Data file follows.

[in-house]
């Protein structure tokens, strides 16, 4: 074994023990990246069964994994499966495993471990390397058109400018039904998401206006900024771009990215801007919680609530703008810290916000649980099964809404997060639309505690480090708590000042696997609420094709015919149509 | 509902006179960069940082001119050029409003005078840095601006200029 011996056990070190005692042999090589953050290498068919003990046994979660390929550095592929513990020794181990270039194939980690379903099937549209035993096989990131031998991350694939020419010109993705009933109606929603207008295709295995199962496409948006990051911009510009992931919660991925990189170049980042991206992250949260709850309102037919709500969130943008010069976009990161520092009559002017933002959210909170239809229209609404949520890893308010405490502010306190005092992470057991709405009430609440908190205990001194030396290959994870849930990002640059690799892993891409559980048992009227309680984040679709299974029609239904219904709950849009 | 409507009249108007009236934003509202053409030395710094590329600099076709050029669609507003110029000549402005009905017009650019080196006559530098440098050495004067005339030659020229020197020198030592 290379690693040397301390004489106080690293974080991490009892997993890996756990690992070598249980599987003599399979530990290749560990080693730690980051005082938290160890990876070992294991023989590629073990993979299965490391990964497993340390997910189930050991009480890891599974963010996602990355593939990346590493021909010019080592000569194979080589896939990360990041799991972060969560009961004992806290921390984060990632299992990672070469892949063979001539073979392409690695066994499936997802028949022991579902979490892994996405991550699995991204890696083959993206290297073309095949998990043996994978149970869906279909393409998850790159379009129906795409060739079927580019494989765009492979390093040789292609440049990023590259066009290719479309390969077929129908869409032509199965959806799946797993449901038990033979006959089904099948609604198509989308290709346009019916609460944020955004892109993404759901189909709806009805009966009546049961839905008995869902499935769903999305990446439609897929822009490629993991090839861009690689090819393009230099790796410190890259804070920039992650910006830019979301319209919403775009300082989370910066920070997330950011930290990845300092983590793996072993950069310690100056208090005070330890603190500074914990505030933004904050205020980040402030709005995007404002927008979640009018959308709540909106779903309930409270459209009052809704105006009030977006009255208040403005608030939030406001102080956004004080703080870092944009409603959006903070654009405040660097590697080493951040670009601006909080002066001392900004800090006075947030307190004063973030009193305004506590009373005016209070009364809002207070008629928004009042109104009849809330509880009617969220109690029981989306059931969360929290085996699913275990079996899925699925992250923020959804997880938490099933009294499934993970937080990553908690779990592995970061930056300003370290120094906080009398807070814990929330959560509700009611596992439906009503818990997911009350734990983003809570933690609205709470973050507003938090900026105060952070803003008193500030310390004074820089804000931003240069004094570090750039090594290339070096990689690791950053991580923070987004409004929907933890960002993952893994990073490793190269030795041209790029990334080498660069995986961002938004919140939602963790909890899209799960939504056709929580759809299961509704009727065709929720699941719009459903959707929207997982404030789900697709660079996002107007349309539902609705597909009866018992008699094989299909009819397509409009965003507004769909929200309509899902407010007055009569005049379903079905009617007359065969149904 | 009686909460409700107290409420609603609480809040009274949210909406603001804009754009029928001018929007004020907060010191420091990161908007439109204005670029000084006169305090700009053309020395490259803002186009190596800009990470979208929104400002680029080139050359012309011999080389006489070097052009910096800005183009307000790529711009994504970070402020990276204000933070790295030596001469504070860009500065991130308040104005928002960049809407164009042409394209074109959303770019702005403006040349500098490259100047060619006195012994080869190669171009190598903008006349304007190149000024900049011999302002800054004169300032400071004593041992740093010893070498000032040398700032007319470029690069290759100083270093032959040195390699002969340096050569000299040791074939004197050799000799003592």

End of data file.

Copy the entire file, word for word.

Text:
[in-house]
């Protein structure tokens, strides 16, 4: 074994023990990246069964994994499966495993471990390397058109400018039904998401206006900024771009990215801007919680609530703008810290916000649980099964809404997060639309505690480090708590000042696997609420094709015919149509 | 509902006179960069940082001119050029409003005078840095601006200029 011996056990070190005692042999090589953050290498068919003990046994979660390929550095592929513990020794181990270039194939980690379903099937549209035993096989990131031998991350694939020419010109993705009933109606929603207008295709295995199962496409948006990051911009510009992931919660991925990189170049980042991206992250949260709850309102037919709500969130943008010069976009990161520092009559002017933002959210909170239809229209609404949520890893308010405490502010306190005092992470057991709405009430609440908190205990001194030396290959994870849930990002640059690799892993891409559980048992009227309680984040679709299974029609239904219904709950849009 | 409507009249108007009236934003509202053409030395710094590329600099076709050029669609507003110029000549402005009905017009650019080196006559530098440098050495004067005339030659020229020197020198030592 290379690693040397301390004489106080690293974080991490009892997993890996756990690992070598249980599987003599399979530990290749560990080693730690980051005082938290160890990876070992294991023989590629073990993979299965490391990964497993340390997910189930050991009480890891599974963010996602990355593939990346590493021909010019080592000569194979080589896939990360990041799991972060969560009961004992806290921390984060990632299992990672070469892949063979001539073979392409690695066994499936997802028949022991579902979490892994996405991550699995991204890696083959993206290297073309095949998990043996994978149970869906279909393409998850790159379009129906795409060739079927580019494989765009492979390093040789292609440049990023590259066009290719479309390969077929129908869409032509199965959806799946797993449901038990033979006959089904099948609604198509989308290709346009019916609460944020955004892109993404759901189909709806009805009966009546049961839905008995869902499935769903999305990446439609897929822009490629993991090839861009690689090819393009230099790796410190890259804070920039992650910006830019979301319209919403775009300082989370910066920070997330950011930290990845300092983590793996072993950069310690100056208090005070330890603190500074914990505030933004904050205020980040402030709005995007404002927008979640009018959308709540909106779903309930409270459209009052809704105006009030977006009255208040403005608030939030406001102080956004004080703080870092944009409603959006903070654009405040660097590697080493951040670009601006909080002066001392900004800090006075947030307190004063973030009193305004506590009373005016209070009364809002207070008629928004009042109104009849809330509880009617969220109690029981989306059931969360929290085996699913275990079996899925699925992250923020959804997880938490099933009294499934993970937080990553908690779990592995970061930056300003370290120094906080009398807070814990929330959560509700009611596992439906009503818990997911009350734990983003809570933690609205709470973050507003938090900026105060952070803003008193500030310390004074820089804000931003240069004094570090750039090594290339070096990689690791950053991580923070987004409004929907933890960002993952893994990073490793190269030795041209790029990334080498660069995986961002938004919140939602963790909890899209799960939504056709929580759809299961509704009727065709929720699941719009459903959707929207997982404030789900697709660079996002107007349309539902609705597909009866018992008699094989299909009819397509409009965003507004769909929200309509899902407010007055009569005049379903079905009617007359065969149904 | 009686909460409700107290409420609603609480809040009274949210909406603001804009754009029928001018929007004020907060010191420091990161908007439109204005670029000084006169305090700009053309020395490259803002186009190596800009990470979208929104400002680029080139050359012309011999080389006489070097052009910096800005183009307000790529711009994504970070402020990276204000933070790295030596001469504070860009500065991130308040104005928002960049809407164009042409394209074109959303770019702005403006040349500098490259100047060619006195012994080869190669171009190598903008006349304007190149000024900049011999302002800054004169300032400071004593041992740093010893070498000032040398700032007319470029690069290759100083270093032959040195390699002969340096050569000299040791074939004197050799000799003592």